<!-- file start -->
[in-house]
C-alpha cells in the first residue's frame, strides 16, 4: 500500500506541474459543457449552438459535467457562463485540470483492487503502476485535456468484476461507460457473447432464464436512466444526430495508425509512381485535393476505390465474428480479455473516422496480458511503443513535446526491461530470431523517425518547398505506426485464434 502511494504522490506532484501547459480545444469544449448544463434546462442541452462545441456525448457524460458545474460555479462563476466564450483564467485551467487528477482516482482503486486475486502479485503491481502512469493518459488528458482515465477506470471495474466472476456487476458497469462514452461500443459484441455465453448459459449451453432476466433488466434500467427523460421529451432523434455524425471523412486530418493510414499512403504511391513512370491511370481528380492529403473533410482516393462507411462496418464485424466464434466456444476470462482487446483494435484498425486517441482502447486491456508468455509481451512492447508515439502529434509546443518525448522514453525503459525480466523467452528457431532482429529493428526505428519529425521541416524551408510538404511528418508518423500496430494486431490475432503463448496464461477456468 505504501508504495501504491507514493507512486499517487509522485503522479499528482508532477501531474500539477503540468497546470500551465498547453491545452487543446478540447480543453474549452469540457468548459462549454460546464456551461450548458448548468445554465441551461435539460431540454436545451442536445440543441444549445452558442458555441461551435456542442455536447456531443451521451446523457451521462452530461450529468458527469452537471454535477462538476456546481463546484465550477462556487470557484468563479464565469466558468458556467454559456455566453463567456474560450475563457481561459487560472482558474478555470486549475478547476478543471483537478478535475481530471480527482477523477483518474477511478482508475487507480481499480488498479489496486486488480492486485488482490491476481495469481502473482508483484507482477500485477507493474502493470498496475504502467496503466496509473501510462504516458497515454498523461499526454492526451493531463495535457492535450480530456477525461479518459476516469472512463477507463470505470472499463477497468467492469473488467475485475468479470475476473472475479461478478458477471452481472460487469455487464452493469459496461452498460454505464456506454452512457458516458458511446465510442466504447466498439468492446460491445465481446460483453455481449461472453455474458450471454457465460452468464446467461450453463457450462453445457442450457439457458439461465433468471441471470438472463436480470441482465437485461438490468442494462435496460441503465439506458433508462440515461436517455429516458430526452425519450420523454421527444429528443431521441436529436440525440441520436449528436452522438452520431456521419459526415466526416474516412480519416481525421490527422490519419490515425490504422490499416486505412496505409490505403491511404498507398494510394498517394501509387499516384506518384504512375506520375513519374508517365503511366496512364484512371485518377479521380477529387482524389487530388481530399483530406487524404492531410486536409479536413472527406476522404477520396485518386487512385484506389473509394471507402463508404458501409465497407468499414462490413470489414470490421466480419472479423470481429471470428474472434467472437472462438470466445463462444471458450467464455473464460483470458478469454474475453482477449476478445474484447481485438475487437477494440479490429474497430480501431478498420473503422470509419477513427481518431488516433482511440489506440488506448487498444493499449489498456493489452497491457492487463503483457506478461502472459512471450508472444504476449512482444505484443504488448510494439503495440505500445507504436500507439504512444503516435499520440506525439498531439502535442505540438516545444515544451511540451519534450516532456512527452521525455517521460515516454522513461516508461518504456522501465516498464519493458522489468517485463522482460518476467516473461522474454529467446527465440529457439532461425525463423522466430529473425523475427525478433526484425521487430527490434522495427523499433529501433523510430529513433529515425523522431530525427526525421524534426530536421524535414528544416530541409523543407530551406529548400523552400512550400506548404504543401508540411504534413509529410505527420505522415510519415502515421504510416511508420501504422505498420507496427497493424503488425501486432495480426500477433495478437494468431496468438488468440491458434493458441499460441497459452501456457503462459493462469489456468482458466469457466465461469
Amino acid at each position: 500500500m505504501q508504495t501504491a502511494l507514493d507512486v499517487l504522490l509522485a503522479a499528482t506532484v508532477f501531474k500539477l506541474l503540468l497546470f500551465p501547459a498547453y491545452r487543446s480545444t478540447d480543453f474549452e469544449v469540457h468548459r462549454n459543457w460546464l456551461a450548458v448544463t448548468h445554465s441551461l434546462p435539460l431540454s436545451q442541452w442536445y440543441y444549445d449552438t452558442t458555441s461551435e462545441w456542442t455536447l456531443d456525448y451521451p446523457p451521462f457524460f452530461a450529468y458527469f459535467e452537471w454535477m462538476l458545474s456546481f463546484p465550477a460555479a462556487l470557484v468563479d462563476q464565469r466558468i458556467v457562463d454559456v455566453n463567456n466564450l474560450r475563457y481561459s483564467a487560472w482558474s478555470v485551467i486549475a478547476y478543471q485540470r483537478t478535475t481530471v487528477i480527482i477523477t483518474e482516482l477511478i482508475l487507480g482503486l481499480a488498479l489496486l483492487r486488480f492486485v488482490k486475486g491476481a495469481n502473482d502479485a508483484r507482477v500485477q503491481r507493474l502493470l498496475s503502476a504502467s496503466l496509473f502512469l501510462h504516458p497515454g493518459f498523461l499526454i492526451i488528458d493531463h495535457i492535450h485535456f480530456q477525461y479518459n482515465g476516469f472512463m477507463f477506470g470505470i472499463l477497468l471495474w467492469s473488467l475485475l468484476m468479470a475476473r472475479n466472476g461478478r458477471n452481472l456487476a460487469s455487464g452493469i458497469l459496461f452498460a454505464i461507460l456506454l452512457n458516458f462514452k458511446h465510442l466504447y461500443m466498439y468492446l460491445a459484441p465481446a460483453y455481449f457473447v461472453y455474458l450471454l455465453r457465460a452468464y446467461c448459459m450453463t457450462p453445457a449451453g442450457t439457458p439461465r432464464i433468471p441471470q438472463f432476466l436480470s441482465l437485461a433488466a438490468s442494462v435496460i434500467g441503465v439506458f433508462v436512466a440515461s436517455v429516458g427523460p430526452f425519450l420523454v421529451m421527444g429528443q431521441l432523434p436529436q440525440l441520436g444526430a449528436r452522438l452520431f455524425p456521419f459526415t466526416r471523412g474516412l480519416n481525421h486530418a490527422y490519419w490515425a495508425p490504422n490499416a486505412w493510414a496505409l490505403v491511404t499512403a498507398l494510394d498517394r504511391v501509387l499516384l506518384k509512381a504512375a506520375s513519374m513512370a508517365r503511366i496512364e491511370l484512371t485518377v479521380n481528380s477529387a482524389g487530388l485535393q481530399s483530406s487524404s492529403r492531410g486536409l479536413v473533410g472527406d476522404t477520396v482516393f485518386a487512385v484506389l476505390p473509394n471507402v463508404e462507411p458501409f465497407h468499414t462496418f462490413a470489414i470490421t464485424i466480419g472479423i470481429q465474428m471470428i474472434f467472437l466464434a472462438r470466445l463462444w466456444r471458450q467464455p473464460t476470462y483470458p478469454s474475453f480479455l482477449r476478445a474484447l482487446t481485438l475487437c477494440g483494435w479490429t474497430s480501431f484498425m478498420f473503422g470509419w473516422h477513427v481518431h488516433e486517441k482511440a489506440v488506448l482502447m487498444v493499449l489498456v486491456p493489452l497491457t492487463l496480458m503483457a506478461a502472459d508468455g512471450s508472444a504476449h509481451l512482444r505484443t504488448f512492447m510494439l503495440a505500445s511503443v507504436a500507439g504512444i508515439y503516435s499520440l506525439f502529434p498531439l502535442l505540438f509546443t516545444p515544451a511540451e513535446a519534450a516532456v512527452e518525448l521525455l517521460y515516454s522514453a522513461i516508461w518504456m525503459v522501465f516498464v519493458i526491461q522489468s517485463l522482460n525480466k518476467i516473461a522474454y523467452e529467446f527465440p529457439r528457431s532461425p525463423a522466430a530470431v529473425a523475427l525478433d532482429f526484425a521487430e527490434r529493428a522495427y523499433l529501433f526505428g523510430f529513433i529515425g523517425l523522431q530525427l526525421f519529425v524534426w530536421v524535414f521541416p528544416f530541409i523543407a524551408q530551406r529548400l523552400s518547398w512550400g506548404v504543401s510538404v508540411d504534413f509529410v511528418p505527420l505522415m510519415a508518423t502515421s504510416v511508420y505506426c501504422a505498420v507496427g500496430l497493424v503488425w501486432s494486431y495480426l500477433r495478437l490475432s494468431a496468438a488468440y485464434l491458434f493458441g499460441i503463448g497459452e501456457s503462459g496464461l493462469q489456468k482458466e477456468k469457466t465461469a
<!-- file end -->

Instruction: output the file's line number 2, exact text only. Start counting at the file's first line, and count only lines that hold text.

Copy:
C-alpha cells in the first residue's frame, strides 16, 4: 500500500506541474459543457449552438459535467457562463485540470483492487503502476485535456468484476461507460457473447432464464436512466444526430495508425509512381485535393476505390465474428480479455473516422496480458511503443513535446526491461530470431523517425518547398505506426485464434 502511494504522490506532484501547459480545444469544449448544463434546462442541452462545441456525448457524460458545474460555479462563476466564450483564467485551467487528477482516482482503486486475486502479485503491481502512469493518459488528458482515465477506470471495474466472476456487476458497469462514452461500443459484441455465453448459459449451453432476466433488466434500467427523460421529451432523434455524425471523412486530418493510414499512403504511391513512370491511370481528380492529403473533410482516393462507411462496418464485424466464434466456444476470462482487446483494435484498425486517441482502447486491456508468455509481451512492447508515439502529434509546443518525448522514453525503459525480466523467452528457431532482429529493428526505428519529425521541416524551408510538404511528418508518423500496430494486431490475432503463448496464461477456468 505504501508504495501504491507514493507512486499517487509522485503522479499528482508532477501531474500539477503540468497546470500551465498547453491545452487543446478540447480543453474549452469540457468548459462549454460546464456551461450548458448548468445554465441551461435539460431540454436545451442536445440543441444549445452558442458555441461551435456542442455536447456531443451521451446523457451521462452530461450529468458527469452537471454535477462538476456546481463546484465550477462556487470557484468563479464565469466558468458556467454559456455566453463567456474560450475563457481561459487560472482558474478555470486549475478547476478543471483537478478535475481530471480527482477523477483518474477511478482508475487507480481499480488498479489496486486488480492486485488482490491476481495469481502473482508483484507482477500485477507493474502493470498496475504502467496503466496509473501510462504516458497515454498523461499526454492526451493531463495535457492535450480530456477525461479518459476516469472512463477507463470505470472499463477497468467492469473488467475485475468479470475476473472475479461478478458477471452481472460487469455487464452493469459496461452498460454505464456506454452512457458516458458511446465510442466504447466498439468492446460491445465481446460483453455481449461472453455474458450471454457465460452468464446467461450453463457450462453445457442450457439457458439461465433468471441471470438472463436480470441482465437485461438490468442494462435496460441503465439506458433508462440515461436517455429516458430526452425519450420523454421527444429528443431521441436529436440525440441520436449528436452522438452520431456521419459526415466526416474516412480519416481525421490527422490519419490515425490504422490499416486505412496505409490505403491511404498507398494510394498517394501509387499516384506518384504512375506520375513519374508517365503511366496512364484512371485518377479521380477529387482524389487530388481530399483530406487524404492531410486536409479536413472527406476522404477520396485518386487512385484506389473509394471507402463508404458501409465497407468499414462490413470489414470490421466480419472479423470481429471470428474472434467472437472462438470466445463462444471458450467464455473464460483470458478469454474475453482477449476478445474484447481485438475487437477494440479490429474497430480501431478498420473503422470509419477513427481518431488516433482511440489506440488506448487498444493499449489498456493489452497491457492487463503483457506478461502472459512471450508472444504476449512482444505484443504488448510494439503495440505500445507504436500507439504512444503516435499520440506525439498531439502535442505540438516545444515544451511540451519534450516532456512527452521525455517521460515516454522513461516508461518504456522501465516498464519493458522489468517485463522482460518476467516473461522474454529467446527465440529457439532461425525463423522466430529473425523475427525478433526484425521487430527490434522495427523499433529501433523510430529513433529515425523522431530525427526525421524534426530536421524535414528544416530541409523543407530551406529548400523552400512550400506548404504543401508540411504534413509529410505527420505522415510519415502515421504510416511508420501504422505498420507496427497493424503488425501486432495480426500477433495478437494468431496468438488468440491458434493458441499460441497459452501456457503462459493462469489456468482458466469457466465461469